“They have all the supplies we need, all the fridge space, freezer space, and dry (ingredient) space,” Wilcockson says. “It saves a lot, and I can afford to buy fancier products for the customers.”
Kitchen Spokane is a nonprofit that offers commissary kitchens as incubators for small food businesses. Jayme Cozzetto, director of Kitchen Spokane, launched the first commissary kitchen under the Kitchen Spokane name in 2014. Since then, it’s grown to include two locations in Spokane, two in Coeur’ d’Alene, one in Ponderay, Idaho, and another in Vancouver, Washington. Most of its commissary kitchens are in malls.
Donita Humrich, kitchen manager for Kitchen Spokane, says malls are a good fit for commissary kitchens because the infrastructure already exists, and clients can access the space at all hours. Also, mall security keeps the space safe, and the mall itself is responsible for maintenance. With many malls struggling to fill spaces, it’s a partnership that works for everyone, she says.
In the early days of the pandemic’s presence in the U.S., Kitchen Spokane’s revenue dropped by about 30%, Cozzetto says. Around late April, that changed.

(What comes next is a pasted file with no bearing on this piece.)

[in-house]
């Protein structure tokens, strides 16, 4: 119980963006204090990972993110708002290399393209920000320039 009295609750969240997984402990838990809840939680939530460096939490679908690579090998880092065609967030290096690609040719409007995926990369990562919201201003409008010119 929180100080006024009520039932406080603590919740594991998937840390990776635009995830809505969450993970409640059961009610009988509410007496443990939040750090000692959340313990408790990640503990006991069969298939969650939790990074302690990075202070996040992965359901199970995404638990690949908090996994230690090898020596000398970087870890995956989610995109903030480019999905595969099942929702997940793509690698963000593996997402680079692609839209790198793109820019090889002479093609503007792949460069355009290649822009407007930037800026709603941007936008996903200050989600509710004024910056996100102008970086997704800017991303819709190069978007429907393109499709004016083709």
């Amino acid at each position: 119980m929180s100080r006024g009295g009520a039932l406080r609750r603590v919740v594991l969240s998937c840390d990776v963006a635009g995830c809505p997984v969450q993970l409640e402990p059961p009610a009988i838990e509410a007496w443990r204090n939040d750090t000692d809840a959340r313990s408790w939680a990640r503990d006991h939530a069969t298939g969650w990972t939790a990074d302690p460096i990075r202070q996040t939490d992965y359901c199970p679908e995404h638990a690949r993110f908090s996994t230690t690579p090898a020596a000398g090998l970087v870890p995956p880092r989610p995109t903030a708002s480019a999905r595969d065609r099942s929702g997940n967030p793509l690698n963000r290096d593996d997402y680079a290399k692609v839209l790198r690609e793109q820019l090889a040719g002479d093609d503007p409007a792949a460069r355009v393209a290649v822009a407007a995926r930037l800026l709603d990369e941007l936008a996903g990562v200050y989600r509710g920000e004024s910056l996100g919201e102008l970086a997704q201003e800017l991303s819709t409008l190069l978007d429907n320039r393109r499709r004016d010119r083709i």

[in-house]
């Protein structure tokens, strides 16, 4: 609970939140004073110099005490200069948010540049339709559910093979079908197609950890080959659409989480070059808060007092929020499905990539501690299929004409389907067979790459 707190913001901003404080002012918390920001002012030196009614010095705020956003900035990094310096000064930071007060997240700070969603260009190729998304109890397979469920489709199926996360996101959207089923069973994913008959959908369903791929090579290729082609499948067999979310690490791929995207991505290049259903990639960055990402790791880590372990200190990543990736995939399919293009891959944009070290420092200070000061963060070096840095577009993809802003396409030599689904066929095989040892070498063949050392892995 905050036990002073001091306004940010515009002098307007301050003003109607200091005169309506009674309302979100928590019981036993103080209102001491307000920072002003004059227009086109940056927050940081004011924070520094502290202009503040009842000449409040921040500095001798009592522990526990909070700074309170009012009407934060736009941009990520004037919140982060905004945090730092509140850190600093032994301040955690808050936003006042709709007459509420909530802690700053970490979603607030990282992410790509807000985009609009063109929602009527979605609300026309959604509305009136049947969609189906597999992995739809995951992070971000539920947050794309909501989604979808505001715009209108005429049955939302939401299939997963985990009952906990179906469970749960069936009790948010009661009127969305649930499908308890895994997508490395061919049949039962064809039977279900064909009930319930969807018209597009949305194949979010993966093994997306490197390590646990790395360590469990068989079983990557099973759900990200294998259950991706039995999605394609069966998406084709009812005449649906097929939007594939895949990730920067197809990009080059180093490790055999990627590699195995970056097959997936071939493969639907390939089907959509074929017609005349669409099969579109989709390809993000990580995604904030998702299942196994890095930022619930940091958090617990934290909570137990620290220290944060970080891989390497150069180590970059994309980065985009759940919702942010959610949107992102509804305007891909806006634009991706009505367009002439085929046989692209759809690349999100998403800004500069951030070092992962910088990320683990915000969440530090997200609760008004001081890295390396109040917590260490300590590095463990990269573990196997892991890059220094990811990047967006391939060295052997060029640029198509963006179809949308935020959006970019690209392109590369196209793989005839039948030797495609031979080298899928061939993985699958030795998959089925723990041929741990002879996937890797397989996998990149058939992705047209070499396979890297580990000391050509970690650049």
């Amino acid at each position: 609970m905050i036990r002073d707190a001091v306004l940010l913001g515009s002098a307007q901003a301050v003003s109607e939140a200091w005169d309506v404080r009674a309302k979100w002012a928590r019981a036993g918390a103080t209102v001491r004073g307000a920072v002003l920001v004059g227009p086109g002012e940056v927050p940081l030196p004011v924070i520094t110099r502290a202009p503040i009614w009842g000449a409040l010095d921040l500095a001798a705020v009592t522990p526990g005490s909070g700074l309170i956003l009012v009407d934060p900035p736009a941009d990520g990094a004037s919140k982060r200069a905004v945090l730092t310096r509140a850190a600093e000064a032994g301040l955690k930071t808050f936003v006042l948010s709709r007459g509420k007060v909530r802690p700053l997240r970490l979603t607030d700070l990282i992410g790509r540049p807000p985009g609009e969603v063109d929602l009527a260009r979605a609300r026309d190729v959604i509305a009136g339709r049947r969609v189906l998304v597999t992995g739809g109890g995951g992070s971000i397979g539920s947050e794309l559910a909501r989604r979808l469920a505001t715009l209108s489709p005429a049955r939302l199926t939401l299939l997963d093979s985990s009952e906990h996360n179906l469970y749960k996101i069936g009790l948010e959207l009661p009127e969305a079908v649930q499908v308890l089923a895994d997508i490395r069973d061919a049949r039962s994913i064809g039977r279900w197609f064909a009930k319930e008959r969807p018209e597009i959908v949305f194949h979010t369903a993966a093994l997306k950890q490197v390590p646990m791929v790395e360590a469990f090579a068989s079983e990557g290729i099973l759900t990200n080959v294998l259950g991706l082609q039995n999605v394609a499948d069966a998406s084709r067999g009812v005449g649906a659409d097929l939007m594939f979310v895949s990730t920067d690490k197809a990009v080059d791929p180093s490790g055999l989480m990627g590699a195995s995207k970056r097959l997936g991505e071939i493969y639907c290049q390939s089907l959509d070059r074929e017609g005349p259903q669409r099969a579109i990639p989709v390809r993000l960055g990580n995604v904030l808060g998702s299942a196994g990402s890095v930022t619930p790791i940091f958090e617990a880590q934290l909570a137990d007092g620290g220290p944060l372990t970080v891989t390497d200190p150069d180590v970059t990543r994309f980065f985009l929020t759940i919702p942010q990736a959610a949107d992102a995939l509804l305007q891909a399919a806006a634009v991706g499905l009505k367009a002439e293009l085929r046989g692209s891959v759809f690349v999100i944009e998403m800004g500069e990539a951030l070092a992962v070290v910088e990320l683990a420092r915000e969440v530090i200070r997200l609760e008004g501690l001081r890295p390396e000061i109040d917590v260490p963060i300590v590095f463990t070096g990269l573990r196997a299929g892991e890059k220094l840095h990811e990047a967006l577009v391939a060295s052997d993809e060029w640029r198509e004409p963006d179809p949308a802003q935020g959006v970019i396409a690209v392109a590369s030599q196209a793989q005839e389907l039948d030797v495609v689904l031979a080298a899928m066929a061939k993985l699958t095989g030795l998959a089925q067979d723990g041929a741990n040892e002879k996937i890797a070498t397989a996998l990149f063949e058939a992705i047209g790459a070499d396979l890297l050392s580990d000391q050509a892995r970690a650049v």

“We started to see something we did not expect: a rise and growth in the industry,” he says.
In the past few months, nine new businesses have signed up to use Kitchen Spokane’s spaces. That brings the total number of businesses operating through Kitchen Spokane’s locations to nearly 90.
Cozzetto says the organization is continuing to expand, with two new spaces in the Spokane Valley mall and one in Coeur d’Alene’s Silverlake Mall expected to be established within the next two months. He claims that the COVID-19 pandemic has brought rental rates for commercial spaces, especially those located in malls, down significantly.